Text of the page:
“”An Australian Conservation Foundation campaigner, Jonathan La Nauze, is more interested in another area of CSIRO work – the agency’s climate change research,which forecasts a dramatic rise in extreme weather events such as droughts and heatwaves, and a sharp drop in winter and spring rainfall across southern Australia.

    “We’re already the driest part of the world and water use is a key concern – cotton uses a hell of a lot of it,” he says.

    “Growers are aggressively trying to increase amount they can take rather than accept the current amount as the upper limit. We saw the Darling river stop flowing for months this year – extraordinary and avoidable.”” … “”Analysis of Australian Bureau of Statistics data reveals both the dramatic ebbs and flows of cotton production in response to water supply, and the continuing intensity of water use despite the progress made. During the water-scarce season of 2014-15, cotton sales represented 1.7% of Australia’s agricultural commodity value but used 12.2% of its water. In the more favourable conditions of 2013-14, cotton generated 3.9% of agriculture profits but in the process devoured 24% of the water diverted to agriculture.”” … “”But even Cotton Australia’s own promotional material acknowledges that the crop’s irrigation requirement of eight megalitres a hectare is the second-most water intensive in Australia, behind rice (12ML per hectare), but ahead of alternatives such as nurseries or cut flowers (5ML).””

    And the ACF? Ricegrowers acf quote: “”When you buy Australian rice…you know that they’re careful with the water, you know they treat their labourers well. Who knows what happens overseas?” 
    Arlene Harriss-Buchan, Australian Conservation Foundation.
    http://www.rga.org.au/the-rice-industry/rice-and-the-environment.aspx

    And ACF’s Arlene Buchan again: “Arlene Harriss-Buchan, a healthy rivers campaigner for the Australian Conservation Foundation, argues the basin plan has social concerns at its base because protecting the environment means safeguarding livelihoods. ”If you don’t have a healthy, functioning basin, you don’t have any agricultural activities.’
    Dryland cropping provides 1.2 jobs and dryland grazing just 0.4 jobs per 1000 hectares of cultivated land.
    By contrast, fruit-growing provides employment for 74 people for every 1000 hectares of cultivated land and 16 jobs for one gigalitre of irrigation applied.
    Cotton, a northern basin crop, provides six to seven jobs for the same area of land and employs 1.2 people for a similar amount of irrigation water.””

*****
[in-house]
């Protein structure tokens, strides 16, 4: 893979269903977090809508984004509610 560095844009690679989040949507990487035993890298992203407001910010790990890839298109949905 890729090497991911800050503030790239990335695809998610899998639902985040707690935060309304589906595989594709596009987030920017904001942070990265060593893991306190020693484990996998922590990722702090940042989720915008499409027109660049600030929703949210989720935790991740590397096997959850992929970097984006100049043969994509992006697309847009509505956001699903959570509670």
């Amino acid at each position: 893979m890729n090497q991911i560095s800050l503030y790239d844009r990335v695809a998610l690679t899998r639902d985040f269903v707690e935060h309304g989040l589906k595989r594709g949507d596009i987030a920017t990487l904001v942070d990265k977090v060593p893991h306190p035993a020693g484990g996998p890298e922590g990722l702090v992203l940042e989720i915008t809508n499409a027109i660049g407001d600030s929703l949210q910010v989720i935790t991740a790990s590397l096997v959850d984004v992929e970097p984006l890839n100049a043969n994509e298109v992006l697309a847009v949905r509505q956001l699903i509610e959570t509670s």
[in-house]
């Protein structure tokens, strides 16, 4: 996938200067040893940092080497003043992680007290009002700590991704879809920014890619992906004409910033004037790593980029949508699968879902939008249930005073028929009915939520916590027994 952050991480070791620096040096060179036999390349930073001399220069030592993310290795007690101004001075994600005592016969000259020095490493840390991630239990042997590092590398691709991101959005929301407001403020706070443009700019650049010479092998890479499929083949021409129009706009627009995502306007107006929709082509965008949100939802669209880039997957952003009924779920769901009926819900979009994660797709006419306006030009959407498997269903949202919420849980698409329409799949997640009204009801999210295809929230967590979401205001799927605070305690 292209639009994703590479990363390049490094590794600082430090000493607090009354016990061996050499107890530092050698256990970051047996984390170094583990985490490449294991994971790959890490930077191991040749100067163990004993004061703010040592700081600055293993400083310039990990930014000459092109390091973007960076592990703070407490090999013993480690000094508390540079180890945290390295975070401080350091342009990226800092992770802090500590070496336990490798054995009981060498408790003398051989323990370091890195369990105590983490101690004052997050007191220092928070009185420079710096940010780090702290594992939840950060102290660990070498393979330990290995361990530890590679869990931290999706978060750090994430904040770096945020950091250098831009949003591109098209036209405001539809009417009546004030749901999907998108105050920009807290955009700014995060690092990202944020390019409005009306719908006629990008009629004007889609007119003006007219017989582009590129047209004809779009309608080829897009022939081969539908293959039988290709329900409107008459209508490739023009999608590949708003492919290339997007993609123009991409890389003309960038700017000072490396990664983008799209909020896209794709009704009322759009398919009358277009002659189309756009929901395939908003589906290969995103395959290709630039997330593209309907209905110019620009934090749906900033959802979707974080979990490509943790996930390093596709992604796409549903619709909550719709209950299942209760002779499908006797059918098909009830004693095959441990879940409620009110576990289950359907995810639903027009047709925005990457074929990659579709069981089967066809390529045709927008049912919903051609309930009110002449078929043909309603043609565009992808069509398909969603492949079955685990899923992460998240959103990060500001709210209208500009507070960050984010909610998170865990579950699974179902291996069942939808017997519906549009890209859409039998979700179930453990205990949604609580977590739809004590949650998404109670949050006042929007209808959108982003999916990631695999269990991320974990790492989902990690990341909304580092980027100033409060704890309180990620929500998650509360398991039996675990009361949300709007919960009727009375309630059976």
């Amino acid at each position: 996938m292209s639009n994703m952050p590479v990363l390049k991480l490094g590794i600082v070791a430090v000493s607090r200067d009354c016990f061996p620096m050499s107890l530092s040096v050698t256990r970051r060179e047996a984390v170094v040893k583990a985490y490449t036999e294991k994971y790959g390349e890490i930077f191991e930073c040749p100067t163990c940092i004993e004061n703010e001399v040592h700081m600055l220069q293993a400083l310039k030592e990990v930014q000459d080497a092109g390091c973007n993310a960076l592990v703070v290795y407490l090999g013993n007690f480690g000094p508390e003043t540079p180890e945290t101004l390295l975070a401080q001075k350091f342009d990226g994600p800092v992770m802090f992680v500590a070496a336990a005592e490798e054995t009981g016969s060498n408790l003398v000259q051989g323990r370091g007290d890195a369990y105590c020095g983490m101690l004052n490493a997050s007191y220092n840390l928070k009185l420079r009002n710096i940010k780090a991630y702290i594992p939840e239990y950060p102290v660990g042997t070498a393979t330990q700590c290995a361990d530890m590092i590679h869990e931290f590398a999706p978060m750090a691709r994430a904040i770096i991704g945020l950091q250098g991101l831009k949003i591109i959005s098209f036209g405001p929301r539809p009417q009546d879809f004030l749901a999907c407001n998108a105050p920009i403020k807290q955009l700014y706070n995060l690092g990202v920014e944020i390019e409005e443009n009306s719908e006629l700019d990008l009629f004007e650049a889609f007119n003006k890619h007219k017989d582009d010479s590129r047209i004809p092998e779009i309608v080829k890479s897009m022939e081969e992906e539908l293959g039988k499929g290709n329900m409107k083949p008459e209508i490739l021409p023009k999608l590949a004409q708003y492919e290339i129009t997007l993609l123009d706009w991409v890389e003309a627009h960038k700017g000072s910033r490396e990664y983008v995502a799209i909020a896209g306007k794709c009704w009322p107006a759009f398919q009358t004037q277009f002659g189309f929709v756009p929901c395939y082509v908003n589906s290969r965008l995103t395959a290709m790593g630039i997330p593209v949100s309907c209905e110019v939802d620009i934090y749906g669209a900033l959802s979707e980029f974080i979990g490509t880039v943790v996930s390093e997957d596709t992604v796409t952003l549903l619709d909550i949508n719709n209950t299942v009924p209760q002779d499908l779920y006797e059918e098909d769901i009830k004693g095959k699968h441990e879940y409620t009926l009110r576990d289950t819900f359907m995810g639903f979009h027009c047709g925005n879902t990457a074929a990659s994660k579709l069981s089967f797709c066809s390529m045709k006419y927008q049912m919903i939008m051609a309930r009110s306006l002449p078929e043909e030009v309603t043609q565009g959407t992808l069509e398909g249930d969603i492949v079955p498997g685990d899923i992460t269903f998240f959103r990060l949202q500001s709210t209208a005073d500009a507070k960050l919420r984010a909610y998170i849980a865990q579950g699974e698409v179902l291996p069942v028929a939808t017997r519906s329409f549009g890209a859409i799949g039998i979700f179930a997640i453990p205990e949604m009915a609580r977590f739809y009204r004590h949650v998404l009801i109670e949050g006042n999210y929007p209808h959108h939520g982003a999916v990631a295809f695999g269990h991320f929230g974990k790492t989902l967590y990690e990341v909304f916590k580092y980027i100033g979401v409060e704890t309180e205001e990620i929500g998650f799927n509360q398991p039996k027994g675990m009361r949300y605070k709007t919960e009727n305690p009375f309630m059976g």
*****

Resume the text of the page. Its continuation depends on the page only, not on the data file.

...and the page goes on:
https://www.smh.com.au/environment/sustainability/buybacks-drain-life-from-towns-20100912-156zk.html

    I must admit the social cost to existing communities can be great. Central west nsw has had 12 or more small communities virtually empty with schools, shops closing and populations in the fingers and toes region. Reason; coal mines. Uber disrupts taxis in darwin. Water effects are dramatic. Yet uber and taxis aren’t asking for gigalitres of water. Our food and fiber choices are competing directly with healthy environment. 

    Can anyone tell me why we don’t switch to hemp?  Less input up front more water in processing?

    And please Hugo, if you say things like “rice growing in the MDB has been a boon for the environment.” do us a favour and show us some proof not your bluster.

    Maybe we both need a week off.

  34. SMH tiday. No worries. We hardly planted anything. How are the bitterns again?

    https://www.smh.com.au/environment/conservation/what-happens-when-the-last-resort-on-the-darling-river-dries-out-20190110-p50qo3.html

    “”The reservoirs were officially 3.1 per cent on Thursday, according to WaterNSW, but most of the lakes themselves were a sea of baked earth.

    Remaining pools will shrink further with at least six days in a row forecast to reach 41 degrees or more, including 44-45 degrees from Monday to Wednesday.””

  35. One of the main tenets of efficient rice production is to exclude waterbirds which eat developing grain. The aim is to have bank to bank growth without any “duck patches” which encourage water birds to land. Currently there is a shift to direct drilling or broadcasting of seed before flooding (rather than arial broadcasting of sprouted grain from planes into already flooded bays) to achieve this outcome.